Monday, September 12, 2011

Rabbi Small

It's a long time since I first read any of Harry Kemelman's books featuring Rabbi Small.  We've had a few of the series on our shelves for years, but not the whole set of seven.   I see that the whole series is available on Kindle at very reasonable prices,which could be dangerous!  (In fact there are five more books featuring Rabbi Small, which don't form part of the original series.)

The one I've just re-read, and which I'd pretty much forgotten (except for the bust of Homer and how it came into the story) is Tuesday the Rabbi Saw Red.   Rabbi Small seems a meek youngish man, but looks are deceiving.  He has an excellent and very sharp brain.  He also has a fairly obstreperous congregation of Jewish business people, who slip and slide in their support of him, and who seem more concerned with things of the world than things of the spirit.   Although in this book Rabbi Small makes a good case for Judaism being all about care of this world and this in it.

One of the features of these books is that they're not just about an ingeniously crafted murder mystery, though that's always part of the story.   It's the way in which we get a picture from the inside of what it means to be a Jew in the modern world (well, the world of the 60s/70s, that is - these books have been around for quite a while now), and how the Jewish mind thinks.  This book gives the Rabbi several opportunities for discussion with a class of students, some of whom are Jews, some not, and this allows the reader to see beyond the usual view of what makes a Jew.   But the Jewish way of thinking comes through in a number of other more subtle scenes, and through the sharply-drawn characters, major and minor.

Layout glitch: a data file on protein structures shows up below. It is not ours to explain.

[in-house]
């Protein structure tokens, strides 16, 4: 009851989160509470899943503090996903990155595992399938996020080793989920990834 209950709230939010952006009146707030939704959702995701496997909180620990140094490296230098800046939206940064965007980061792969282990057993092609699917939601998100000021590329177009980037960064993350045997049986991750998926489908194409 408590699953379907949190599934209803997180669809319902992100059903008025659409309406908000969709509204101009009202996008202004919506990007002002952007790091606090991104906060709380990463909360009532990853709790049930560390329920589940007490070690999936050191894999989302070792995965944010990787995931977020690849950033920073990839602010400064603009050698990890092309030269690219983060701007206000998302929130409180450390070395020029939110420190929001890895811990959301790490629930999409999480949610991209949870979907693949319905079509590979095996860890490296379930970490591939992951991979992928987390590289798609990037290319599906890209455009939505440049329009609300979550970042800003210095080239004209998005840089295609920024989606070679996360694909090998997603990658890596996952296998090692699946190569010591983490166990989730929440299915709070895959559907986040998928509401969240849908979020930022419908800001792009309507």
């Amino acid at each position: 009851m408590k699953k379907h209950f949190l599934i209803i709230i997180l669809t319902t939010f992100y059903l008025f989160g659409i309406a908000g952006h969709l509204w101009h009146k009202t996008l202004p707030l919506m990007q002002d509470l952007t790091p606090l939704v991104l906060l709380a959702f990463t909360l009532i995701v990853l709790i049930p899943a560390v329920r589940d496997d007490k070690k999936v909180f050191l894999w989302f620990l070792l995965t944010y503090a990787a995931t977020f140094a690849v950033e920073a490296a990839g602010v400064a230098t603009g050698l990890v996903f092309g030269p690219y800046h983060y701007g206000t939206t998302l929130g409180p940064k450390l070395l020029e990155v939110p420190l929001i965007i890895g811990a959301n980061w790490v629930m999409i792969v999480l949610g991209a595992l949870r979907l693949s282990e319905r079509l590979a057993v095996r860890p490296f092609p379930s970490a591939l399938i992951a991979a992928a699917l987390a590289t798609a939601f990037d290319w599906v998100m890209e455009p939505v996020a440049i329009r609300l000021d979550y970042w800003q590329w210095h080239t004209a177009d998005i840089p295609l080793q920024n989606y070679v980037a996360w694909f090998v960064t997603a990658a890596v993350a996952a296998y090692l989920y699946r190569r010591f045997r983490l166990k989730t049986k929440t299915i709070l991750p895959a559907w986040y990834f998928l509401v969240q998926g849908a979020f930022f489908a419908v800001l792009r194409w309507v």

The book doesn't inhabit an entirely Jewish world: it mostly takes place in a University that has decided that leaving out 'Christian' from its name gives it the opportunity to take in students from a wider background.  Thus there's something of a Jewish/Christian debate shuffling around in the background, but equally there are discussions about what it means to run a University these days: is it a place for the students to learn or merely get credits?   Is it a place for the teachers to teach or merely push themselves up the academic ladder.   The Rabbi's insistence on truth in the midst of all these discussions often gets him into hot water, but he has some strong friends who know what he's like, and doesn't lack for support.
Post a Comment